Misplaced priorities

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Misplaced priorities


May has been the cruelest month for Korean foreign policy, especially from the standpoint of domestic politics. Both the ruling and opposition parties are calling the Park Guen-hye administration’s foreign policy a fiasco and are recommending foreign minister Yoon Byung-se to step down. The Park Administration has been criticized for lacking a foreign policy strategy, being too rigid, incompetent and lacking any understanding of regional situations. It is also accused of being self-centered and self-praising. According to a JoongAng Ilbo survey on May 6, 67.7 percent of specialists and 47 percent of the public consider Korea’s diplomacy to be in a crisis. That is a harsh assessment of the foreign policy of the Park administration.

Although there are various reasons, there are two fundamental problems. The first is a failure to recognize that Northeast Asia is in turmoil. The second is the failure in foreign policy with Japan. The politicians’ criticisms focuses on the latter. They ask what the government is doing when Japanese Prime Minister Shinzo Abe visits Washington, whitewashes Japan’s wartime misdeeds, including the comfort women issue, and embarks on a new honeymoon relationship with the United States. While pursuing aggressive diplomacy and having a summit meeting with Chinese President Xi Jinping to mark the 60th anniversary of the Bandung Conference, President Park took a leisurely tour of South America, so far from home and the diplomatic dilemmas of our region.

This criticism is rather unfair. Korea’s foreign ministry had no way of preventing a Japanese prime minister’s visit to the U.S. or of keeping Washington and Tokyo apart. This is not simply the success of Japan’s lobbying efforts or the pro-Japan Chrysanthemum Club in Washington. As University of Chicago professor Bruce Cumings pointed out recently, the United States has traditionally put more emphasis on Japan than Korea. Meddling in relations between two countries is a serious diplomatic discourtesy. The same goes for China. If Xi Jinping wants to prioritize current interests over historic issues and meet Abe, what can Korea do?

Minister Yoon was not wrong to say the Korea-U.S. alliance and U.S.-Japan alliance are not a zero-sum game. Basically, the purpose of the Korea-US alliance is deterrence against North Korea, and the US-Japan alliance is to check China. The meeting between Chinese and Japanese leaders is not so bad since Korea wants to initiate a three-way summit meeting with both Japan and China. We should not interpret the actions as an attempt to isolate Korea diplomatically.

Here, what should Korea choose to do? Should we beg the United States and China to check Japan? As domestic pressure escalates, Korean diplomatic footing gets even narrower. Checking Japan cannot, and should not, be a diplomatic goal. It is a foolish mistake that hurts Korea more than anyone else.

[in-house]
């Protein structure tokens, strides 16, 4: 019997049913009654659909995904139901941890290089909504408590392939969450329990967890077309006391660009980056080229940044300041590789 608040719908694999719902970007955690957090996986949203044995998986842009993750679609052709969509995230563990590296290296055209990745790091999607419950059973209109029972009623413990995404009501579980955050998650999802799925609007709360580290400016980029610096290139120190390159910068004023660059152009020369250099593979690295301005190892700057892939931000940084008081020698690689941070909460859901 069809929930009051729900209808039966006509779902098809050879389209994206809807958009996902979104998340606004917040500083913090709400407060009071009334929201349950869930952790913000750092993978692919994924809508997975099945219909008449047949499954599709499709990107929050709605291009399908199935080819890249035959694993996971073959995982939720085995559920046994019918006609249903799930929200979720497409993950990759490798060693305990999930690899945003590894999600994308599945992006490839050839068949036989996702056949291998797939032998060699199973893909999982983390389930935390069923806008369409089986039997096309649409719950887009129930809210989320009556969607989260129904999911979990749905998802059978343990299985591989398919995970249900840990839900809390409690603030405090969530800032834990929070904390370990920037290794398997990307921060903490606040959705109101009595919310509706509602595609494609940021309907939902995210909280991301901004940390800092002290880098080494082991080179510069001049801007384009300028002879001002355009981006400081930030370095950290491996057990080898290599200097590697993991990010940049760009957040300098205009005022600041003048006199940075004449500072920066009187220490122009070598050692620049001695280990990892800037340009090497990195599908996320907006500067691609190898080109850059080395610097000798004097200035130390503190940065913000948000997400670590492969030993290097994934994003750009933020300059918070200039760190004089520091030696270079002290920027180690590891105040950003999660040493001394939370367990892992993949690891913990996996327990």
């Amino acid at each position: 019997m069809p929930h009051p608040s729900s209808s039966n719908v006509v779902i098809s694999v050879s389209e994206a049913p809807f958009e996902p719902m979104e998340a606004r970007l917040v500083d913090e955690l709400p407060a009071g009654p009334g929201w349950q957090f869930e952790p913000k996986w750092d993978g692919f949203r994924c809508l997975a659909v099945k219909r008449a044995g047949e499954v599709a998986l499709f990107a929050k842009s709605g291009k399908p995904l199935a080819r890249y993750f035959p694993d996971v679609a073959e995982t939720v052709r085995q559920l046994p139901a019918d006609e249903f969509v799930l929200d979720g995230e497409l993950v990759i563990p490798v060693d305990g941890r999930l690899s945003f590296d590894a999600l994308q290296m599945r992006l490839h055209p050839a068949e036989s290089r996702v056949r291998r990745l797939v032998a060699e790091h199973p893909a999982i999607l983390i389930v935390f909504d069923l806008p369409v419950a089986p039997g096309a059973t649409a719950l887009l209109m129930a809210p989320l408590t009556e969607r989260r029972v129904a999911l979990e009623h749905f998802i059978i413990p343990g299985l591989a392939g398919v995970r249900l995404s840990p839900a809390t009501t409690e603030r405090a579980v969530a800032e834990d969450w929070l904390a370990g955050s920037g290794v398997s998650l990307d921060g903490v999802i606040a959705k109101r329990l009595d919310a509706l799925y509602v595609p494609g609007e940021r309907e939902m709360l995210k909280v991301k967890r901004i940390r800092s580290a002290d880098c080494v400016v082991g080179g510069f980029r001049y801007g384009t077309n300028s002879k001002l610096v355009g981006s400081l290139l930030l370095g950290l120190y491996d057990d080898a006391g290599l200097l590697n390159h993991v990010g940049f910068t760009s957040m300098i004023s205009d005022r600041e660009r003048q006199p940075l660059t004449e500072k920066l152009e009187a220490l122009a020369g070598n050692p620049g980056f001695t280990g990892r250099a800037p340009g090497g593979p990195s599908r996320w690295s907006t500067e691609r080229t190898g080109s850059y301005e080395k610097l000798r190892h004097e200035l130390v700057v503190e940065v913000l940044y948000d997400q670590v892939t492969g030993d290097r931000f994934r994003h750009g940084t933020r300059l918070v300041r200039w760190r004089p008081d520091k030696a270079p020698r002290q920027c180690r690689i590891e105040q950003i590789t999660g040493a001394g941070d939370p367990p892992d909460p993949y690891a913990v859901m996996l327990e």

This is not to say that the Park Geun-hye administration’s foreign policy is not faulty. The biggest crisis Korea is faced with is an aggravated inter-Korean relationship and North Korea’s nuclear threat. Having no breakthrough in this matter of life and death is the essence of our crisis, but the government has no plan or policy. If politicians want to criticize our foreign affairs and security policies, they need to address the essence of the crisis.

May was supposed to bring an opportunity to improve inter-Korean relations. The Ministry of Unification is working hard for a breakthrough. On the 15th anniversary of the June 15 joint declaration, at least civilian exchanges should be resumed, and the ministry hopes to hold bigger joint events in August to mark the 70th anniversary of the division of Korea. In terms of the nuclear issue, the core of the “Korean formula” is to persuade North Korea to return to six-party talks by consultation among the five other members.

While the Ministry of Unification and the Ministry of Foreign Policy work hard on the North Korean issue, the National Intelligence Service (NIS) disclosed that North Korea’s Defense Minister Hyon Yong-chol was executed. This was an off-beat move. When they succeed in demonizing the North Korean leader, it can only negatively affect inter-Korean relations. For the greater national interest, the accuracy of information and the appropriate timing for disclosures should be meticulously reviewed, but the chairman of the National Assembly intelligence committee and ruling and opposition party executives were busy broadcasting the news as if they were spokesmen for the NIS.

Things are not going the way they should. What can we expect from politicians who avoid the essence of our situation and resort to easy threats? If politicians are truly concerned, they need to straighten out their priorities and give constructive criticism to the government.

JoongAng Ilbo, May 18, Page 35


*The author is a political science professor at Yonsei University.

by Moon Chung-in

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